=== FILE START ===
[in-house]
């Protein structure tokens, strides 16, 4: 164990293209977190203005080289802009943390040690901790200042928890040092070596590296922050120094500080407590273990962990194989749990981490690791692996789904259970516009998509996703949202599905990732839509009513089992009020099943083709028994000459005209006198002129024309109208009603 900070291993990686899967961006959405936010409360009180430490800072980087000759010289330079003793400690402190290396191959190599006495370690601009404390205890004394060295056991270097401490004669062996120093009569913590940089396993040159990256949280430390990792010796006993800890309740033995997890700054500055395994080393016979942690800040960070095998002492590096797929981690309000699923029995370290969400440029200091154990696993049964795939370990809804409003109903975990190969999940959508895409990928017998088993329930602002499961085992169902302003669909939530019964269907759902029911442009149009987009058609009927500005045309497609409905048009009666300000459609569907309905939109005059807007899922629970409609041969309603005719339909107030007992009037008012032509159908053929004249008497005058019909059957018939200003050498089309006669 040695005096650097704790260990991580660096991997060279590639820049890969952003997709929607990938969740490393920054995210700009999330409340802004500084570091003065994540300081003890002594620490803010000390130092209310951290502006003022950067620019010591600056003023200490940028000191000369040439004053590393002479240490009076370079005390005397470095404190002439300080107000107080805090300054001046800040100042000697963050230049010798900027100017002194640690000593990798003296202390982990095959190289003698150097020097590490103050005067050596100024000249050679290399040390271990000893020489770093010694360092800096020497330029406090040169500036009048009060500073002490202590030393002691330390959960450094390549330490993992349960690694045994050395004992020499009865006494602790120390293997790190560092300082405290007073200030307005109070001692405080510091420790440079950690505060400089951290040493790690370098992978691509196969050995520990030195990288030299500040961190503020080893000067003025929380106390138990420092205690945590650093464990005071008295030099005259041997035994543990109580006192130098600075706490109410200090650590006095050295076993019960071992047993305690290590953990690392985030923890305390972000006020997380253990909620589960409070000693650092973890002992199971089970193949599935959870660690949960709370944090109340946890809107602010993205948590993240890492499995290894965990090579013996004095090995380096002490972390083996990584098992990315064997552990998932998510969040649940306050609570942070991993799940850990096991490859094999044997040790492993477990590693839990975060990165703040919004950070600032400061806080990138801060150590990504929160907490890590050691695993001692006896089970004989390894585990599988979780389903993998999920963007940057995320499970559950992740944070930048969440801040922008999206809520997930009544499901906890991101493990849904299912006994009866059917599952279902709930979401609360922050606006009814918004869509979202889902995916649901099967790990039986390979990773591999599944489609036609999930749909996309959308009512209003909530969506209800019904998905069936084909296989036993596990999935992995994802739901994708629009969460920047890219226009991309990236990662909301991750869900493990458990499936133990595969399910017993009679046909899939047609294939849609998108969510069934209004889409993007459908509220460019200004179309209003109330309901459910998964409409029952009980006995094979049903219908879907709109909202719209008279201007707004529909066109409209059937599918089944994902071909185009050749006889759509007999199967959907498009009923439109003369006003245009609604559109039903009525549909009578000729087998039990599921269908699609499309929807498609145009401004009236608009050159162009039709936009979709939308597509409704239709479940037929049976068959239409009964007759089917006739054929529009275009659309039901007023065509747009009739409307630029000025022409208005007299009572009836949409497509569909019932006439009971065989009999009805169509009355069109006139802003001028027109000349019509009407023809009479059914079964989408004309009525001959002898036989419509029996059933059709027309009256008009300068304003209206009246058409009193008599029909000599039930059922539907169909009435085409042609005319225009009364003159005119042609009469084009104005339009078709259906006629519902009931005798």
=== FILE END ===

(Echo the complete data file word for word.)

[in-house]
């Protein structure tokens, strides 16, 4: 164990293209977190203005080289802009943390040690901790200042928890040092070596590296922050120094500080407590273990962990194989749990981490690791692996789904259970516009998509996703949202599905990732839509009513089992009020099943083709028994000459005209006198002129024309109208009603 900070291993990686899967961006959405936010409360009180430490800072980087000759010289330079003793400690402190290396191959190599006495370690601009404390205890004394060295056991270097401490004669062996120093009569913590940089396993040159990256949280430390990792010796006993800890309740033995997890700054500055395994080393016979942690800040960070095998002492590096797929981690309000699923029995370290969400440029200091154990696993049964795939370990809804409003109903975990190969999940959508895409990928017998088993329930602002499961085992169902302003669909939530019964269907759902029911442009149009987009058609009927500005045309497609409905048009009666300000459609569907309905939109005059807007899922629970409609041969309603005719339909107030007992009037008012032509159908053929004249008497005058019909059957018939200003050498089309006669 040695005096650097704790260990991580660096991997060279590639820049890969952003997709929607990938969740490393920054995210700009999330409340802004500084570091003065994540300081003890002594620490803010000390130092209310951290502006003022950067620019010591600056003023200490940028000191000369040439004053590393002479240490009076370079005390005397470095404190002439300080107000107080805090300054001046800040100042000697963050230049010798900027100017002194640690000593990798003296202390982990095959190289003698150097020097590490103050005067050596100024000249050679290399040390271990000893020489770093010694360092800096020497330029406090040169500036009048009060500073002490202590030393002691330390959960450094390549330490993992349960690694045994050395004992020499009865006494602790120390293997790190560092300082405290007073200030307005109070001692405080510091420790440079950690505060400089951290040493790690370098992978691509196969050995520990030195990288030299500040961190503020080893000067003025929380106390138990420092205690945590650093464990005071008295030099005259041997035994543990109580006192130098600075706490109410200090650590006095050295076993019960071992047993305690290590953990690392985030923890305390972000006020997380253990909620589960409070000693650092973890002992199971089970193949599935959870660690949960709370944090109340946890809107602010993205948590993240890492499995290894965990090579013996004095090995380096002490972390083996990584098992990315064997552990998932998510969040649940306050609570942070991993799940850990096991490859094999044997040790492993477990590693839990975060990165703040919004950070600032400061806080990138801060150590990504929160907490890590050691695993001692006896089970004989390894585990599988979780389903993998999920963007940057995320499970559950992740944070930048969440801040922008999206809520997930009544499901906890991101493990849904299912006994009866059917599952279902709930979401609360922050606006009814918004869509979202889902995916649901099967790990039986390979990773591999599944489609036609999930749909996309959308009512209003909530969506209800019904998905069936084909296989036993596990999935992995994802739901994708629009969460920047890219226009991309990236990662909301991750869900493990458990499936133990595969399910017993009679046909899939047609294939849609998108969510069934209004889409993007459908509220460019200004179309209003109330309901459910998964409409029952009980006995094979049903219908879907709109909202719209008279201007707004529909066109409209059937599918089944994902071909185009050749006889759509007999199967959907498009009923439109003369006003245009609604559109039903009525549909009578000729087998039990599921269908699609499309929807498609145009401004009236608009050159162009039709936009979709939308597509409704239709479940037929049976068959239409009964007759089917006739054929529009275009659309039901007023065509747009009739409307630029000025022409208005007299009572009836949409497509569909019932006439009971065989009999009805169509009355069109006139802003001028027109000349019509009407023809009479059914079964989408004309009525001959002898036989419509029996059933059709027309009256008009300068304003209206009246058409009193008599029909000599039930059922539907169909009435085409042609005319225009009364003159005119042609009469084009104005339009078709259906006629519902009931005798």